Iran's presidential election which will see a new leader in office as Hassan Rouhani steps down due to term limits is once again pitting Islamic hardliners against centrists or "moderates". Rouhani himself has long represented the moderate faction, striking the 2015 nuclear deal with the West and currently seeking its restoration through the Vienna negotiations. But this chapter looks to imminently come to an end.
Iranians head to the polls on Friday, June 18, in a race that's boiling down between ultraconservative Ebrahim Raisi - currently the head of the judiciary - against his main rival Abdolnaser Hemmati, a centrist former head of of the Central Bank of Iran. A close ally of Ayatollah Khamenei, Raisi is the clear favorite to win, also amid widespread Western allegations that the outcome has already been engineered by the Islamic Republic's powerful conservative clerics. CNN for example writes, "Iran's political elite has decided that the next face of the Islamic Republic should be a figure steeped in its conservative roots and directly linked to some of the darkest chapters of its history," including overseeing periodic crackdowns on dissidents.
Despite the seven candidates in the race, with live televised debates and large political rallies over this past month, CNN comments further that "Ebrahim Raisi, a hardline judiciary chief with a brutal record on human rights, is running virtually uncontested in this week's presidential election, after Iran's clerical rulers barred most of his rivals from the race to replace outgoing Hassan Rouhani."
The US mainstream is broadly predicting increasing isolation for Tehran based on a Raisi victory, as well as more severe crackdowns on any domestic dissent.
However, it should be noted (or is perhaps obvious) that CNN remains at the forefront of those major networks actively cheerleading for a popular uprising toward regime overthrow in Iran, as the following Christiane Amanpour interview this week makes clear...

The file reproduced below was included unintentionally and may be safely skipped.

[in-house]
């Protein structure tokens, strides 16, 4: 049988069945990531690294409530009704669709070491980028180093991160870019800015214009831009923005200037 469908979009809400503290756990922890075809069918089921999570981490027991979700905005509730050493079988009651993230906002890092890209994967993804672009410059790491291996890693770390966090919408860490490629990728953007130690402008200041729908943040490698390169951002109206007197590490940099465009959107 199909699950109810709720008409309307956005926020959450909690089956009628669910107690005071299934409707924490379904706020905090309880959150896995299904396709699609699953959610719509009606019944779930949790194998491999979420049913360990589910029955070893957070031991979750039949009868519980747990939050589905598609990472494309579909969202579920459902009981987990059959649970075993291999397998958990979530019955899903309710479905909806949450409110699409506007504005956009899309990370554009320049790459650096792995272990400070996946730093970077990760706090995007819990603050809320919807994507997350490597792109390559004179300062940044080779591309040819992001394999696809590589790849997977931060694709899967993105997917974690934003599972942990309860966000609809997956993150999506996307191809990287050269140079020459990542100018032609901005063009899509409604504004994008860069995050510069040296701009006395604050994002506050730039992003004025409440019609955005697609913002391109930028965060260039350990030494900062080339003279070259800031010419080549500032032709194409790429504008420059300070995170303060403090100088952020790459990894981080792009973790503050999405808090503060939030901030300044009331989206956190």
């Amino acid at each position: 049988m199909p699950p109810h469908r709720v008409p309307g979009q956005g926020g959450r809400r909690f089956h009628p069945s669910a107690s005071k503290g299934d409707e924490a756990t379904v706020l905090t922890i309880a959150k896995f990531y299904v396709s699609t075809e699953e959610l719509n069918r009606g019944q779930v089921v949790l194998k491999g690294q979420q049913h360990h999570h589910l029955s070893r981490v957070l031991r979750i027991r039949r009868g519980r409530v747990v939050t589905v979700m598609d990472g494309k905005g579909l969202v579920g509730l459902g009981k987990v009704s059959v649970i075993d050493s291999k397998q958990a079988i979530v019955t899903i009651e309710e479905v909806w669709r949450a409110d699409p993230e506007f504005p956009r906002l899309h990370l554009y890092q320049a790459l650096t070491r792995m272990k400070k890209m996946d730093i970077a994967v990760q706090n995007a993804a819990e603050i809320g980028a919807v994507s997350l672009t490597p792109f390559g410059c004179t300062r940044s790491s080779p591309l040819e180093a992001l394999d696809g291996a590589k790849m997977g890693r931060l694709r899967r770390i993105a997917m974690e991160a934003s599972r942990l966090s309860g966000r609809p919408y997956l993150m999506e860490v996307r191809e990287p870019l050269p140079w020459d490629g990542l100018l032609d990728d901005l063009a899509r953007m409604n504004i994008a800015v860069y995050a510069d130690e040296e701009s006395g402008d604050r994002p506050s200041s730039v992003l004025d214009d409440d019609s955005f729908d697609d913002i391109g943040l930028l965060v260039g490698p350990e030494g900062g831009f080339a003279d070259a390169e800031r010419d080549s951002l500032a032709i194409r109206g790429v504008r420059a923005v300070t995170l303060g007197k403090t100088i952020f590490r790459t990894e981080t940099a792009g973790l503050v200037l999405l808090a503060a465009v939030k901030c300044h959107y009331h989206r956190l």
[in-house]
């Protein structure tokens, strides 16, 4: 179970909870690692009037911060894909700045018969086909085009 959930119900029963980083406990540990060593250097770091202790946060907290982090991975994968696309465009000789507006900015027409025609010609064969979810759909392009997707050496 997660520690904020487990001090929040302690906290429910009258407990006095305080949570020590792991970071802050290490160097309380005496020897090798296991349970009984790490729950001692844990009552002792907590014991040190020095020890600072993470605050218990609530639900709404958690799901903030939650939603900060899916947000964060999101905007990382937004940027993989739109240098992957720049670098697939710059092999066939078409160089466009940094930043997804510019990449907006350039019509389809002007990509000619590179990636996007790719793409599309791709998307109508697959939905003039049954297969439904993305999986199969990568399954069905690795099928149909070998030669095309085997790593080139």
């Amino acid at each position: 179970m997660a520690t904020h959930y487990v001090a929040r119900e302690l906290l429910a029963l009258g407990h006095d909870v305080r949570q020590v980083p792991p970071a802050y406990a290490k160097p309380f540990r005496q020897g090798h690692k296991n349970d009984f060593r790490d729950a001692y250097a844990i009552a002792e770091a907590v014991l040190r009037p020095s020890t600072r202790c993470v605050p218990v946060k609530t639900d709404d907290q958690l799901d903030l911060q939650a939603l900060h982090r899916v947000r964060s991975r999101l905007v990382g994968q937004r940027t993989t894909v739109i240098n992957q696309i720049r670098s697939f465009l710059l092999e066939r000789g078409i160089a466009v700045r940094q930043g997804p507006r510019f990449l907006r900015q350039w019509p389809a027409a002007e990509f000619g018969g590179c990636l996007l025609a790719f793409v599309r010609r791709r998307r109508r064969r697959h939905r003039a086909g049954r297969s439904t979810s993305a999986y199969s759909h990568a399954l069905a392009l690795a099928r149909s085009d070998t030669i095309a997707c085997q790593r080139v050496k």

“The [Iranian] regime’s handling of [coronavirus] has brought people to the verge of massive hysteria,” says expert @milaniabbas. Coupled with Covid-19, if the massive unemployment and inflation persist, Milani argues “there will be an explosion of discontent.” pic.twitter.com/sIWq5S01Hp— Christiane Amanpour (@camanpour) June 15, 2021
Into late last week and this one, Raisi was able to pack out large soccer stadiums for campaign rallies in different corners of the country, despite persisting coronavirus fears.
According to a recent profile in leading Mideast news source Al Monitor:
Ebrahim Raisi, the hard-line Iranian judiciary chief known for his role in the mass execution of thousands of prisoners in the late 1980s, is heavily favored to win Iran’s presidential election next week. If elected, Raisi has pledged to tackle "poverty and corruption, humiliation and discrimination."
And here's more on why Western pundits are calling the election already "rigged":
The Guardian Council, a 12-member body that vets potential candidates, announced last month that seven candidates would be allowed to run in the June 18 presidential poll. Two of the applicants most likely to pose a threat to Raisi, former parliament speaker Ali Larijani and current Vice President Eshaq Jahangiri, were excluded from running.
The 60-year-old Raisi is widely believed to be the preferred candidate of Supreme Leader Ayatollah Ali Khamenei, who considers Raisi a close confidant and possible successor. In March 2019, Khamenei appointed Raisi as head of Iran’s judiciary, where he launched a "war on corruption" and maintained Iran’s designation as one of the world’s top executioners.
Importantly, a Raisi victory (now looking very likely) could bring the restored JCPOA nuclear deal into further doubt. The Ayatollah previously warned that Iran would not tolerate negotiations "dragging on" - however a mitigating factor is likely to be the US showing signs that it's ready to drop or relax sanctions.
The IAEA this week stated that "Everyone knows that, at this point, it will be necessary to wait for the new Iranian government" before a deal can be finalized in Vienna.